The other thing is people only seem motivated to learn A.T. after something goes wrong. As A.T. advocates, we’re trying to sell the need for something that people have no clue they need, with sensory equipment too dull to recognize the improvements because these crucial differences are often too subtle for them to notice.

Further, the people who have found value in A.T., they sound as if they’ve been initiated into a cult. Others who hear them can’t understand what they’re talking about or why they were just so impressed with what has happened for them. Then when Alexander teachers trot out out a list of benefits, this list is all over the map. A list of benefits make the Alexander Technique sound pretty much like snake oil… Good for whatever ails ya’.

These are a few of the problems the A.T. community has in teaching children. But…OK, let’s start somewhere… how about by thinking of situations that would motivate middle school or high school kids to learn to use A.T.?

  1. So they can be good at whatever skill they try to do right off the bat.
  2. So they can keep getting better instead of being completely clueless how to duplicate the happy success that just happened the first time.
  3. So they won’t look like a dork as they’re getting used to their plastic surgery and can fit in with the other kids. (I’m kidding, but it feels like you’re completely weird when you’re changing shape and growing.)
  4. So they can change some mannerism about themselves they don’t like
  5. So they can assume or act different in any situation.
  6. So they can carry those humungous backpacks with all their schoolbooks without messing up their backs.
  7. So they look attractive to the opposite sex.
  8. So practicing works the way they intend. So they can ride a horse, play football, run, dance, play music, etc. without running into a plateau where they can’t improve no matter how hard they want it or how long they practice.
  9. So you can observe yourself & describe it without getting all tied up in knots, embarrassed or self-conscious.

We NEED this list of what might motivate kids to learn and use AT to present it to kids. I’ll make sure they get complied and report on the results. Maybe some people would like to join me in doing some experiments with a classroom?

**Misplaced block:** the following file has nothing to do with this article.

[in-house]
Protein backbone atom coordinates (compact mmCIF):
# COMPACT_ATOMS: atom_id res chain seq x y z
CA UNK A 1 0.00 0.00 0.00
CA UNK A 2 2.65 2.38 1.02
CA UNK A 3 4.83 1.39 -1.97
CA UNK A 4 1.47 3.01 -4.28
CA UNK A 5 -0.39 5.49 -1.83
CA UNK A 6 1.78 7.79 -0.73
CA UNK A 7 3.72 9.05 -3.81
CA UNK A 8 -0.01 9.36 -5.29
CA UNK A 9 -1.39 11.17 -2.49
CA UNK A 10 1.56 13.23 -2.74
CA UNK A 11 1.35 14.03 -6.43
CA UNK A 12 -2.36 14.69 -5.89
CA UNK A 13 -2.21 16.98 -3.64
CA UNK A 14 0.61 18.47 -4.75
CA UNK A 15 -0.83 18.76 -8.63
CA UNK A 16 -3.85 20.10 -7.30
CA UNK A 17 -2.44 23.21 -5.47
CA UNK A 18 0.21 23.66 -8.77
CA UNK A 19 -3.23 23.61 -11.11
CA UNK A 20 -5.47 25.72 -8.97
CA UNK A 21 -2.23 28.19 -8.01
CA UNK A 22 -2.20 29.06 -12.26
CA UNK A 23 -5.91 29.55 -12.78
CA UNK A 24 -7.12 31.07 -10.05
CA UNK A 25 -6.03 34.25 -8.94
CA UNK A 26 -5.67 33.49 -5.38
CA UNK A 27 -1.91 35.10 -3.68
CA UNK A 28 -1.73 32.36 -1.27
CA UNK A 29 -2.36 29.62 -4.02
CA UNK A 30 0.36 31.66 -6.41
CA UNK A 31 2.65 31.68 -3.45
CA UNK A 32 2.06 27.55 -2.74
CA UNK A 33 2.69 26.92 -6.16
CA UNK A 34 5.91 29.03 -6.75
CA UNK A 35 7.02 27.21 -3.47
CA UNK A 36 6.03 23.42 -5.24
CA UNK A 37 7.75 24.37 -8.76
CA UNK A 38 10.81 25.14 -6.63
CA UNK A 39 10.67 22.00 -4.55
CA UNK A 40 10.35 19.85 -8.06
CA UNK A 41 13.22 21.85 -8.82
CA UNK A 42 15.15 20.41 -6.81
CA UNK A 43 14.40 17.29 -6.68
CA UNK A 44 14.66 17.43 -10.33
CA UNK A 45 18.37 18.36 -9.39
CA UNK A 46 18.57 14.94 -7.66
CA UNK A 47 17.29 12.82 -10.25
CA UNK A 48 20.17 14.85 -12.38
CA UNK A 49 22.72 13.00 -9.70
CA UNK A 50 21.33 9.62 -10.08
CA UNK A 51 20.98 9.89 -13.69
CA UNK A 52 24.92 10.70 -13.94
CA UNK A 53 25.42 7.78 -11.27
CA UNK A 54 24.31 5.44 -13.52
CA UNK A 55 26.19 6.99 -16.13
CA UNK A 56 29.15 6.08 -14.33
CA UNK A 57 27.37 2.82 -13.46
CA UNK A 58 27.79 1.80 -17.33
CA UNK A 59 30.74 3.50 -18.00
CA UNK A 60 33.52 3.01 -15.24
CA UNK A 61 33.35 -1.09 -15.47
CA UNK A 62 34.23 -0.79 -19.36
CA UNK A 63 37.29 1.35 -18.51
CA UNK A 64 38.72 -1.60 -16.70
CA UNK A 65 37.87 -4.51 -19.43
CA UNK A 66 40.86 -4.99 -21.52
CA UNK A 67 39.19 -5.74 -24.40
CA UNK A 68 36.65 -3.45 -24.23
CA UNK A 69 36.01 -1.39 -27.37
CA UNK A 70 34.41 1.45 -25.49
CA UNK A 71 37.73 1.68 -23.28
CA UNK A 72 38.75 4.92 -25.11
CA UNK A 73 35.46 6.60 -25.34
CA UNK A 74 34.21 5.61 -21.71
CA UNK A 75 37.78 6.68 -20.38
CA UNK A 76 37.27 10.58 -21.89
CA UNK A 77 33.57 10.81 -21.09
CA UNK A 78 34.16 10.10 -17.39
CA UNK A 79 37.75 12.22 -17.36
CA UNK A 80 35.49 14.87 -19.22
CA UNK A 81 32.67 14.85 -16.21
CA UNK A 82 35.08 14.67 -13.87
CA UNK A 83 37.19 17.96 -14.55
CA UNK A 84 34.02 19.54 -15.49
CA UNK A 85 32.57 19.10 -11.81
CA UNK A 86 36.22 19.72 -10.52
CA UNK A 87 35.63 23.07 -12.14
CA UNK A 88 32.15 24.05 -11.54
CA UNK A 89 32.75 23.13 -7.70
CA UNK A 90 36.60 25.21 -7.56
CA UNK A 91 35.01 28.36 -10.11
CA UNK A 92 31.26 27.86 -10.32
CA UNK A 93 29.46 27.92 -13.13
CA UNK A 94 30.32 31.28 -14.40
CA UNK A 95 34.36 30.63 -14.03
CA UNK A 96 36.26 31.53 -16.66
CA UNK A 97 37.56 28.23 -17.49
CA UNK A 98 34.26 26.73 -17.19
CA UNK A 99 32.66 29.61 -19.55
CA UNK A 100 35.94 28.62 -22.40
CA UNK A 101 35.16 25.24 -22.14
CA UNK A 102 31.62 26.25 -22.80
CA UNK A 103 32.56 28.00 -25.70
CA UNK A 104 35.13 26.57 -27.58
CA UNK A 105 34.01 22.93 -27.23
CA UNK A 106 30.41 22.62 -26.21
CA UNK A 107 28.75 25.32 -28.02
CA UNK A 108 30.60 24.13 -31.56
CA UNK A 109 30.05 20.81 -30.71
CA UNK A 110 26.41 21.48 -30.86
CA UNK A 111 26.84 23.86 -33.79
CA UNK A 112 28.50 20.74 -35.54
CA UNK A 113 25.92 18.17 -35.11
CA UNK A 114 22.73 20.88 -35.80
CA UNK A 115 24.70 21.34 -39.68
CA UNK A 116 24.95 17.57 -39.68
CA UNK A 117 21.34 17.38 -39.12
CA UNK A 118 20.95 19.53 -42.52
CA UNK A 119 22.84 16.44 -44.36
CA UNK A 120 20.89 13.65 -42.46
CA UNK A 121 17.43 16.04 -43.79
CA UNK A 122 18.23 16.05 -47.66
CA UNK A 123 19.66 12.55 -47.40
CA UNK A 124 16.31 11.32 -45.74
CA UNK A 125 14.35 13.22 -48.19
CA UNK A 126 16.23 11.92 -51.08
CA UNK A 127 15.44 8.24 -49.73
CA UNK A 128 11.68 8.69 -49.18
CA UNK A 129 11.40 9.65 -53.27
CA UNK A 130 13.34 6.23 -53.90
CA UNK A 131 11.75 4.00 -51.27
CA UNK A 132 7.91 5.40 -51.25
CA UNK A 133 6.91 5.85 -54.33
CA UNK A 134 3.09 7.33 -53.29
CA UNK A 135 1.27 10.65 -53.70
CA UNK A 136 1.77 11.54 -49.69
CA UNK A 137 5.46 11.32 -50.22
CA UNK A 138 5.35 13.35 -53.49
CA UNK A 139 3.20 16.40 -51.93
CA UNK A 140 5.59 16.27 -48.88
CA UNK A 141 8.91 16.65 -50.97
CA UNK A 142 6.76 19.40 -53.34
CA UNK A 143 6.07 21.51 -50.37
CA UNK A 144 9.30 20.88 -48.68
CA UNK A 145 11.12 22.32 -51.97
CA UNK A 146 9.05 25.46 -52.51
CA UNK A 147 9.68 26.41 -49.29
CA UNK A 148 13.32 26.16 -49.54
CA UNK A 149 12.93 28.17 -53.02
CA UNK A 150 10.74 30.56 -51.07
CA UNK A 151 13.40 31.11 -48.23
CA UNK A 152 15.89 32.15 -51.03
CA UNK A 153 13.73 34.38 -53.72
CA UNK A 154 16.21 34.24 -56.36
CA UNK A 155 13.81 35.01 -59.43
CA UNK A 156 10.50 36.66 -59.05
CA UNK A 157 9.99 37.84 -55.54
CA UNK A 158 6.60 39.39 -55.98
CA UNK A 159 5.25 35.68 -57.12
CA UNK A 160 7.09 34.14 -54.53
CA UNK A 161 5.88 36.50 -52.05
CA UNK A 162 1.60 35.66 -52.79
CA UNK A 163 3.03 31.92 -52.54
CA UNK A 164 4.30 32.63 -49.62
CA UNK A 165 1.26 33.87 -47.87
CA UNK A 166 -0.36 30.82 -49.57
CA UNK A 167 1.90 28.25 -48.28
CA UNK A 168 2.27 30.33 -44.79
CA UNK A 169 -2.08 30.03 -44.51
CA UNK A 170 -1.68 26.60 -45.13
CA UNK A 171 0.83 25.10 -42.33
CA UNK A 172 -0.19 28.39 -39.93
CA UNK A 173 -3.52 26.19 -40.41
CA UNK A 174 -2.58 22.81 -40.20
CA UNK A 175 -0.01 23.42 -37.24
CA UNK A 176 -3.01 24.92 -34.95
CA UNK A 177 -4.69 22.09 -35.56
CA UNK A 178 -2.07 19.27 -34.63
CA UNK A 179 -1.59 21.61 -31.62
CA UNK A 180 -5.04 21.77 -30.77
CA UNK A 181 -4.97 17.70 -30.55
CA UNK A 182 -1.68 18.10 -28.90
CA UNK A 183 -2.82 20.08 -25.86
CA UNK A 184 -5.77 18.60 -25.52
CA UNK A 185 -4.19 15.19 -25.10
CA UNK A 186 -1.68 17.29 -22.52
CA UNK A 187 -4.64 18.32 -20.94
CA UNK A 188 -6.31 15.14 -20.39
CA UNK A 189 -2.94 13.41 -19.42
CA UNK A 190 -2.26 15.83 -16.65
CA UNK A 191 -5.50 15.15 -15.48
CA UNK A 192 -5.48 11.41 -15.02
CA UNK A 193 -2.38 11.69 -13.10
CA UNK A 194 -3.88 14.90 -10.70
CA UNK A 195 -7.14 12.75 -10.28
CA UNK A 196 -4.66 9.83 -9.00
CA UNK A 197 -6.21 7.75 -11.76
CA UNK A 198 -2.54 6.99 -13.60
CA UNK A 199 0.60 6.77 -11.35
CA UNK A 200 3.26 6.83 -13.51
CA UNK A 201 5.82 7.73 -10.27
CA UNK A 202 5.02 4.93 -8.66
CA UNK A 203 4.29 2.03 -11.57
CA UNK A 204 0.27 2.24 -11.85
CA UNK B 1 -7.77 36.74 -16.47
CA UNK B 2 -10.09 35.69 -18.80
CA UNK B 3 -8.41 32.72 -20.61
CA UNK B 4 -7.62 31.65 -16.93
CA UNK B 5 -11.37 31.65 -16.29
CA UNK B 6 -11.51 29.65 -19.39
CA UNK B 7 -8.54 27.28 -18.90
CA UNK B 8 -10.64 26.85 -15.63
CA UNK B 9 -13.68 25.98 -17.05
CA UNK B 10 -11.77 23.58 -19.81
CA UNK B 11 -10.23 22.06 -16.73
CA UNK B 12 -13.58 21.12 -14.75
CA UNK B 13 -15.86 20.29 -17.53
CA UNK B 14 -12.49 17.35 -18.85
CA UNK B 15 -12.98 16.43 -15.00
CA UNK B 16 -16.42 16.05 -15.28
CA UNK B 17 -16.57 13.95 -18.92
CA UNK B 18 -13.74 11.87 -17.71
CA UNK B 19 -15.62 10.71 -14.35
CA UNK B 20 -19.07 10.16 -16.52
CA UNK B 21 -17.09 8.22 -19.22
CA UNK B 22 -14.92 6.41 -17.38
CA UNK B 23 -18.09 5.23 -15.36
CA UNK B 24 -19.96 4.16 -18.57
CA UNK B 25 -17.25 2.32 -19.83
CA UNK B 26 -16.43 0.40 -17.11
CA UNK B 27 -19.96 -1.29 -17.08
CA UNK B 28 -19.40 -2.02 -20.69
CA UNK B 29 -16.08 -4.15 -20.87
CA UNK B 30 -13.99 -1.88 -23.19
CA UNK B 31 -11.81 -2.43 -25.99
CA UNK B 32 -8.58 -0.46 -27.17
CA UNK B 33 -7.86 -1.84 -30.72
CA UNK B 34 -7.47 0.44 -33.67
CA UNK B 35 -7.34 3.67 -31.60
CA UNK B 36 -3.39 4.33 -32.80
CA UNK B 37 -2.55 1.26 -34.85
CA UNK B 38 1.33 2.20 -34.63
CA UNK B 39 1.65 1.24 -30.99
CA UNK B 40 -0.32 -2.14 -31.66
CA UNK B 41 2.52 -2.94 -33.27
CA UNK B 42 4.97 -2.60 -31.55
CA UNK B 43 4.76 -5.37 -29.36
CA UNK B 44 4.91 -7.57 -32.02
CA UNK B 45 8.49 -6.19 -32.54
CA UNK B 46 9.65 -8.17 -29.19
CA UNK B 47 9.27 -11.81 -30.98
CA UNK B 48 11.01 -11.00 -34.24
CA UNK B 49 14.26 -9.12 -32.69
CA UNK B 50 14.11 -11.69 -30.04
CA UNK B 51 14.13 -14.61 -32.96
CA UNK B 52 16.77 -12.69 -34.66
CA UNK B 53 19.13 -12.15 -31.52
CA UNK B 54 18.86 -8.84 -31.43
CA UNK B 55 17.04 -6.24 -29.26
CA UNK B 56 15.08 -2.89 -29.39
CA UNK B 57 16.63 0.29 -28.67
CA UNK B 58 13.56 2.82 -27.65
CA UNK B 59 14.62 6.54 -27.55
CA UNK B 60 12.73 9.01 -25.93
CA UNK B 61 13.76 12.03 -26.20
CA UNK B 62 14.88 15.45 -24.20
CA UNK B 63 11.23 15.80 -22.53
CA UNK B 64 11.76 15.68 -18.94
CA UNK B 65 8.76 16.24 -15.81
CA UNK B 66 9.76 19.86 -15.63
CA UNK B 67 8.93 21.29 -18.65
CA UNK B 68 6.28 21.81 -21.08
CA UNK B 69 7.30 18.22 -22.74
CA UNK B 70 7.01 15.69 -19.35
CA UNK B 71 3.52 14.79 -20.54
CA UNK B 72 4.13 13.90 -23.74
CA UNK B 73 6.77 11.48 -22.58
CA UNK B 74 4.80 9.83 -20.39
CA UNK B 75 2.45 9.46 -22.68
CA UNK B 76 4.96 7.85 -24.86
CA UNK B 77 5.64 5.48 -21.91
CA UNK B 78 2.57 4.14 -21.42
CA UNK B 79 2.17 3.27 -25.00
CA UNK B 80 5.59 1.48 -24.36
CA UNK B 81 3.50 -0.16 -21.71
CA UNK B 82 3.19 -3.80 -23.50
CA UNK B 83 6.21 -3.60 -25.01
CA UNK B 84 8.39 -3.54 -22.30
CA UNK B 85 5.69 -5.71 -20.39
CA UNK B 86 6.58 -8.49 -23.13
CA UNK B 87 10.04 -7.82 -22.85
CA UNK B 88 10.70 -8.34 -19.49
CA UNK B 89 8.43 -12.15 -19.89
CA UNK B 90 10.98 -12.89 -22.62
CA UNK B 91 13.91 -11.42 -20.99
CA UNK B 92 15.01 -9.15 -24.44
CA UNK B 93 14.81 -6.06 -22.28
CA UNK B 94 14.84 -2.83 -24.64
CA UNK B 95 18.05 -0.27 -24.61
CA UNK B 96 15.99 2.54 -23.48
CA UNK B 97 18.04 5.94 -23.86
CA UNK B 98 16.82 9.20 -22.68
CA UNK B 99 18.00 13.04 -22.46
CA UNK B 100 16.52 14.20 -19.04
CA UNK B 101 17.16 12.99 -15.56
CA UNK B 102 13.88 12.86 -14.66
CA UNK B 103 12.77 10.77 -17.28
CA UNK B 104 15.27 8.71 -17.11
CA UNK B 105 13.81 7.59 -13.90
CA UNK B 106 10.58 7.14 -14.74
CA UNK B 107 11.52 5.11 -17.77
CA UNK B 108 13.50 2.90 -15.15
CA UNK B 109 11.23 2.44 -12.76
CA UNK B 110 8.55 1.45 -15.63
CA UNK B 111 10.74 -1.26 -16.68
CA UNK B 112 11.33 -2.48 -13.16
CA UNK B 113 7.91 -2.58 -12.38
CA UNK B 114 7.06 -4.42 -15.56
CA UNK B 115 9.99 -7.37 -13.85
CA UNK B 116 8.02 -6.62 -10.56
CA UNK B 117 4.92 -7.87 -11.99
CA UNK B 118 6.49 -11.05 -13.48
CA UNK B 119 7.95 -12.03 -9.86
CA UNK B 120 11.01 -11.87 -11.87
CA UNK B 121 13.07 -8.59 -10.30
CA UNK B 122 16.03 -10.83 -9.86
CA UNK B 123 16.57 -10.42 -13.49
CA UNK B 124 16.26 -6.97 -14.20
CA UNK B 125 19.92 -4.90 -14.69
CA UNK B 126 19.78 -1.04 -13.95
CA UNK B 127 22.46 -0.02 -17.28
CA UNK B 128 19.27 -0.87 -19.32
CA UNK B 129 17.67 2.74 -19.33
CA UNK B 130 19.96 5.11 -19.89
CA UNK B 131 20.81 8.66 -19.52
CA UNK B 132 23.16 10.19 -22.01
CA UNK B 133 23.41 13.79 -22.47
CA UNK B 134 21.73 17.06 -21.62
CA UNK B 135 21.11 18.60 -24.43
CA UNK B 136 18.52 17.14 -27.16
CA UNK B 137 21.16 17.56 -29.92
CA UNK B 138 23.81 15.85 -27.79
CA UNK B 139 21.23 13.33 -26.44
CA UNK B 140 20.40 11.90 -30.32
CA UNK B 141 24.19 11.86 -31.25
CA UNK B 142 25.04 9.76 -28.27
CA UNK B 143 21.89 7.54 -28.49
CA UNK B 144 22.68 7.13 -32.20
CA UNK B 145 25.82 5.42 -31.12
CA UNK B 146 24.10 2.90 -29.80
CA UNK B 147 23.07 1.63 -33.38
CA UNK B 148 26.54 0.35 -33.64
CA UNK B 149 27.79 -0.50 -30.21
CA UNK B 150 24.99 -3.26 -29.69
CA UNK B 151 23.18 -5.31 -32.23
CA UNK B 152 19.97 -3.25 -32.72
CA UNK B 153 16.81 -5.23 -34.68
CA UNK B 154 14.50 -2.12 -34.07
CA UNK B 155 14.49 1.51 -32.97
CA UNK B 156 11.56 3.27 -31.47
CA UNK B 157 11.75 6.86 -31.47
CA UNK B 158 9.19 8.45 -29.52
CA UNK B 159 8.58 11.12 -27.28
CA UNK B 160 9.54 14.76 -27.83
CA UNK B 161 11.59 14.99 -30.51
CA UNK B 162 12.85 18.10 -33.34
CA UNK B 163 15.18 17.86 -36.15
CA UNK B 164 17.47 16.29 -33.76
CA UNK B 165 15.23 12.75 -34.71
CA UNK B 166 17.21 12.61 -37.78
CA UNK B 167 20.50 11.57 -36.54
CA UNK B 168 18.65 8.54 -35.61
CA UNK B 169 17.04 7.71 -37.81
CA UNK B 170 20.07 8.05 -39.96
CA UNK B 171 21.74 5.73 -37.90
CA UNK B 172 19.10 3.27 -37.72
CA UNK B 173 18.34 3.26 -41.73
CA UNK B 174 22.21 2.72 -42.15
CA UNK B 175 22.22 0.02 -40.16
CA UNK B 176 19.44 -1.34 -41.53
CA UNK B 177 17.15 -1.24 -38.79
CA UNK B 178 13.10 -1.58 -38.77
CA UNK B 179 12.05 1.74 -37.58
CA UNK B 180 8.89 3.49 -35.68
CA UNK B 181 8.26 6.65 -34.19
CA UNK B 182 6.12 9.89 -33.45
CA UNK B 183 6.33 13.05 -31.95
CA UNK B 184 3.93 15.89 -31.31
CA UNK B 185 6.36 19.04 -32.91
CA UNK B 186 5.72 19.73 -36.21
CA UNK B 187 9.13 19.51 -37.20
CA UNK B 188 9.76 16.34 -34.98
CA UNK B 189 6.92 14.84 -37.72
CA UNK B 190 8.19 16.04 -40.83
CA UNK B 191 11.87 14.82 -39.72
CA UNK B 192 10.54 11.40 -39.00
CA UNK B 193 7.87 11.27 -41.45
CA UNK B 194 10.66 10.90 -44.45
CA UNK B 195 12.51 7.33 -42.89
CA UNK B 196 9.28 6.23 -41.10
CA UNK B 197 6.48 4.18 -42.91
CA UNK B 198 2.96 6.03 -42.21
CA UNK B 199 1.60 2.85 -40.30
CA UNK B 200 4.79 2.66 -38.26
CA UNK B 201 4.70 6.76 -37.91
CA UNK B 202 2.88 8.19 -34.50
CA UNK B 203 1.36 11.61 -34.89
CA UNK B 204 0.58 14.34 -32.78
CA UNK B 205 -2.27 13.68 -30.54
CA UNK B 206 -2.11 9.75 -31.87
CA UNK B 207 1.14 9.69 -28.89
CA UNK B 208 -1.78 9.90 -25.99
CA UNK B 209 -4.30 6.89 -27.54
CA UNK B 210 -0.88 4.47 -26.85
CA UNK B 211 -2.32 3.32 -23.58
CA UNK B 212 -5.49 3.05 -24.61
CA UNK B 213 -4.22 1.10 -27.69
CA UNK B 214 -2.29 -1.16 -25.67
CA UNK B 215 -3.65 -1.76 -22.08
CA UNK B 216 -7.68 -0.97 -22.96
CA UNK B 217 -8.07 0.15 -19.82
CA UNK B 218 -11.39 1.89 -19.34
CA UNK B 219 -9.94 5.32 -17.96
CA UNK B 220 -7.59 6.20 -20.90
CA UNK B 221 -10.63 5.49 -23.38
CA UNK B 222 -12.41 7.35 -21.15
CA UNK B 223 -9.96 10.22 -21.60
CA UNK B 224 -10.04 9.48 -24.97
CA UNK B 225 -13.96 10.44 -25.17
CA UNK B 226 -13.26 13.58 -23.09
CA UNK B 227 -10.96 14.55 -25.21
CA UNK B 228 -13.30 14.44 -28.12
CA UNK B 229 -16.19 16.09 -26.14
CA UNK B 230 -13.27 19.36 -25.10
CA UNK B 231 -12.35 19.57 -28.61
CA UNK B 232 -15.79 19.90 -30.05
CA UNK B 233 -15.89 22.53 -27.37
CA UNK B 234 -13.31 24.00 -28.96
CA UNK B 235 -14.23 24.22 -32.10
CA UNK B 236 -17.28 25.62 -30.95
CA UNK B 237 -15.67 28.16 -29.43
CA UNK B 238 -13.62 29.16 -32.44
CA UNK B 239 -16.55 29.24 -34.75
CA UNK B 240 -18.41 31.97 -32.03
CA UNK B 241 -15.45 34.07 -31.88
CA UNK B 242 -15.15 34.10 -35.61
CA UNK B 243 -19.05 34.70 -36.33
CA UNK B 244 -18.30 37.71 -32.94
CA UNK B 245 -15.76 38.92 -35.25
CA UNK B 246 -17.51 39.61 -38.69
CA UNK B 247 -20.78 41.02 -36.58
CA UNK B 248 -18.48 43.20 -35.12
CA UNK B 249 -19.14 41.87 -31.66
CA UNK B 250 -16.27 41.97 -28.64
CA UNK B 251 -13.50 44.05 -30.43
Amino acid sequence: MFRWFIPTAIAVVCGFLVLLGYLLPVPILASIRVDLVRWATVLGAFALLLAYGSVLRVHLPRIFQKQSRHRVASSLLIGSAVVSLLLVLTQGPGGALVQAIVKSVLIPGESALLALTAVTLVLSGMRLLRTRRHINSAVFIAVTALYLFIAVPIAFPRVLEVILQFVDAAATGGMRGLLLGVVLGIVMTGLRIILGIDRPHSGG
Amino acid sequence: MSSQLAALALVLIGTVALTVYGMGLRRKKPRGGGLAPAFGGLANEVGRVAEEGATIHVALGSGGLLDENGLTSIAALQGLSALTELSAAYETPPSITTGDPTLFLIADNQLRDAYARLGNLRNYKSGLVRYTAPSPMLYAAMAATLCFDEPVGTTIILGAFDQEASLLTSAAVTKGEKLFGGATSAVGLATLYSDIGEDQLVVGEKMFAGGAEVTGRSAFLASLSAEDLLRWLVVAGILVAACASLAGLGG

Anyway – in conclusion, I’m a practical thinker.

In my humble opinion, to teach kids, Alexander teachers should talk about A.T. more. They should describe exactly what they are doing and why they are doing it. They should question traditional ways so these means-whereby can be improved for the benefit of coming generations. They should ditch some of their own college education and use simpler words. They should write, video or record themselves experimenting. They should put the results on youtube in bite-sized pieces…. (because we already know there is no money in teaching kids A.T. or anything else. The American culture has deemed teaching kids to be one of the lower jobs on the status pole. Get used to it.)

Alexander Technique teachers need to think carefully about how people specifically learn, present the SIMPLIFIED, relevant information that is organized enough to remember. If it’s not remembered, it’s not being learned. Maybe teach mind-mapping techniques for recommending how these high school or middle school kids would take notes to help them remember such a complex thing as A.T. Maybe we need basic visualization skills or thinking skills that go along with a program of this sort.

To start with, kids and adults need to know how to observe themselves and how to run an experiment for themselves, with themselves. A sense of rhythm is handy. Then maybe the teachers could get to primary control, living anatomy, body mapping & …what do they call it in classrooms?  Ah, impulse control. I think  we have, in the term: “impulse control,” there we have our synonym for inhibition.

I’ve got more thoughts on this.. but I’m starting to rant so I’m going to stop. ;o)

Please, please, please, if you are an Alexander Technique teacher in the field, let’s not let A.T. turn into a “sit up straight” school, OK? No matter how expedient it is as a way to present Alexander Technique, selling it short doesn’t serve us humans or Alexander’s vision, now nor in the long run.

“Education is learning what you didn’t even know you didn’t know.” – Daniel J. Boorstin

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I’m illustrating ideas of thinking strategy & perception in some educational writing about Alexander Technique in the form of an e-book.  Useful would be a bunch of ideas how to illustrate abstract concepts in pictures.

As thinking skills are, this subject is a challenge because it is a process. It is similar to how people get seduced by the results rather than becoming impressed with the effectiveness of using the process. A focus on results leads people to brush aside the process that got them there and seize upon the dazzling results. In the case of Alexander Technique, people get distracted by the result of getting better at doing something or recovering the ability to move easier.